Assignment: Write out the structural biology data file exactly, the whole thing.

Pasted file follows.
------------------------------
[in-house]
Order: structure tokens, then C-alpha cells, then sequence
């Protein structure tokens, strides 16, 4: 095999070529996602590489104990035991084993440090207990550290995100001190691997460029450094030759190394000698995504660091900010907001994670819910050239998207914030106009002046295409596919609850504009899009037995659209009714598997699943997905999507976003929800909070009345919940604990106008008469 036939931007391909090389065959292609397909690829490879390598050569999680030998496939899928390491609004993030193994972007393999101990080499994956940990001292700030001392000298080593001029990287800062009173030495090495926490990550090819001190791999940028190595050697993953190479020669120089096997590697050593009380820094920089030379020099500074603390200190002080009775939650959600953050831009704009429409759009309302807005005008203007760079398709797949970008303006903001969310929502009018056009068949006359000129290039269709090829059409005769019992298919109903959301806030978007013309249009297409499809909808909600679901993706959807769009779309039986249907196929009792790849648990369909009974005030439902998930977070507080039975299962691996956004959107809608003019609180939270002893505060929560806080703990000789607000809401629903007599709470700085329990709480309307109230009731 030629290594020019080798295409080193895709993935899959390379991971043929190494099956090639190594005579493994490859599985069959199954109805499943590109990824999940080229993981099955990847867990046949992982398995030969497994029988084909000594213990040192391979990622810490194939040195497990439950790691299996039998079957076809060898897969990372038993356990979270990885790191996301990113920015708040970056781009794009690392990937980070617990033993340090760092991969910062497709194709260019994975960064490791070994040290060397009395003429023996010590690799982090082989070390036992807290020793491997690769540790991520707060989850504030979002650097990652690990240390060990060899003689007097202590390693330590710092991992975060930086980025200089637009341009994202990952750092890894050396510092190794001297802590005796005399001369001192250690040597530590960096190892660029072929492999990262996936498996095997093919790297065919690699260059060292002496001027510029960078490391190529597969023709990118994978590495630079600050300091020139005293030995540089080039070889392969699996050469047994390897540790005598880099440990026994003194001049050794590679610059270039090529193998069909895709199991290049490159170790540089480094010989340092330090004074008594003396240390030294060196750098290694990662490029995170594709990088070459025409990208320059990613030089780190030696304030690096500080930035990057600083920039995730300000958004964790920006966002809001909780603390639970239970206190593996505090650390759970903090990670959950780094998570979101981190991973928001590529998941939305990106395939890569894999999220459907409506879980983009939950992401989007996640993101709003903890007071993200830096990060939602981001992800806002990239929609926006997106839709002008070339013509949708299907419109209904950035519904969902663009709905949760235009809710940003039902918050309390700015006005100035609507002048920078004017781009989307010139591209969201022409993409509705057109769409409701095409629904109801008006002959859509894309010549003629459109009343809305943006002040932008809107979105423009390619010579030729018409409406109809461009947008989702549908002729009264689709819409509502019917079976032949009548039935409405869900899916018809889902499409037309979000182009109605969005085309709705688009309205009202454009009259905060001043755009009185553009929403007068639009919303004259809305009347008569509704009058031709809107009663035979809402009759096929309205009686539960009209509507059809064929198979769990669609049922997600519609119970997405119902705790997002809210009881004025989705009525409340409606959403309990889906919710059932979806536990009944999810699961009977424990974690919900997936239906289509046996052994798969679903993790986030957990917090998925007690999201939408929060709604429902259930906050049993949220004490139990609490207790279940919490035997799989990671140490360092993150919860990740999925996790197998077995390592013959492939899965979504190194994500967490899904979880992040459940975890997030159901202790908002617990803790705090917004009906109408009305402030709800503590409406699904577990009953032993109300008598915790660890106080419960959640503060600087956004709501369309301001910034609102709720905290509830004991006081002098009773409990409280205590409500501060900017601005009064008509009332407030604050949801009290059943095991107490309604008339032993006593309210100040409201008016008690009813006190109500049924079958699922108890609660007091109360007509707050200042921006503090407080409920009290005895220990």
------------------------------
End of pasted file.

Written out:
[in-house]
Order: structure tokens, then C-alpha cells, then sequence
């Protein structure tokens, strides 16, 4: 095999070529996602590489104990035991084993440090207990550290995100001190691997460029450094030759190394000698995504660091900010907001994670819910050239998207914030106009002046295409596919609850504009899009037995659209009714598997699943997905999507976003929800909070009345919940604990106008008469 036939931007391909090389065959292609397909690829490879390598050569999680030998496939899928390491609004993030193994972007393999101990080499994956940990001292700030001392000298080593001029990287800062009173030495090495926490990550090819001190791999940028190595050697993953190479020669120089096997590697050593009380820094920089030379020099500074603390200190002080009775939650959600953050831009704009429409759009309302807005005008203007760079398709797949970008303006903001969310929502009018056009068949006359000129290039269709090829059409005769019992298919109903959301806030978007013309249009297409499809909808909600679901993706959807769009779309039986249907196929009792790849648990369909009974005030439902998930977070507080039975299962691996956004959107809608003019609180939270002893505060929560806080703990000789607000809401629903007599709470700085329990709480309307109230009731 030629290594020019080798295409080193895709993935899959390379991971043929190494099956090639190594005579493994490859599985069959199954109805499943590109990824999940080229993981099955990847867990046949992982398995030969497994029988084909000594213990040192391979990622810490194939040195497990439950790691299996039998079957076809060898897969990372038993356990979270990885790191996301990113920015708040970056781009794009690392990937980070617990033993340090760092991969910062497709194709260019994975960064490791070994040290060397009395003429023996010590690799982090082989070390036992807290020793491997690769540790991520707060989850504030979002650097990652690990240390060990060899003689007097202590390693330590710092991992975060930086980025200089637009341009994202990952750092890894050396510092190794001297802590005796005399001369001192250690040597530590960096190892660029072929492999990262996936498996095997093919790297065919690699260059060292002496001027510029960078490391190529597969023709990118994978590495630079600050300091020139005293030995540089080039070889392969699996050469047994390897540790005598880099440990026994003194001049050794590679610059270039090529193998069909895709199991290049490159170790540089480094010989340092330090004074008594003396240390030294060196750098290694990662490029995170594709990088070459025409990208320059990613030089780190030696304030690096500080930035990057600083920039995730300000958004964790920006966002809001909780603390639970239970206190593996505090650390759970903090990670959950780094998570979101981190991973928001590529998941939305990106395939890569894999999220459907409506879980983009939950992401989007996640993101709003903890007071993200830096990060939602981001992800806002990239929609926006997106839709002008070339013509949708299907419109209904950035519904969902663009709905949760235009809710940003039902918050309390700015006005100035609507002048920078004017781009989307010139591209969201022409993409509705057109769409409701095409629904109801008006002959859509894309010549003629459109009343809305943006002040932008809107979105423009390619010579030729018409409406109809461009947008989702549908002729009264689709819409509502019917079976032949009548039935409405869900899916018809889902499409037309979000182009109605969005085309709705688009309205009202454009009259905060001043755009009185553009929403007068639009919303004259809305009347008569509704009058031709809107009663035979809402009759096929309205009686539960009209509507059809064929198979769990669609049922997600519609119970997405119902705790997002809210009881004025989705009525409340409606959403309990889906919710059932979806536990009944999810699961009977424990974690919900997936239906289509046996052994798969679903993790986030957990917090998925007690999201939408929060709604429902259930906050049993949220004490139990609490207790279940919490035997799989990671140490360092993150919860990740999925996790197998077995390592013959492939899965979504190194994500967490899904979880992040459940975890997030159901202790908002617990803790705090917004009906109408009305402030709800503590409406699904577990009953032993109300008598915790660890106080419960959640503060600087956004709501369309301001910034609102709720905290509830004991006081002098009773409990409280205590409500501060900017601005009064008509009332407030604050949801009290059943095991107490309604008339032993006593309210100040409201008016008690009813006190109500049924079958699922108890609660007091109360007509707050200042921006503090407080409920009290005895220990």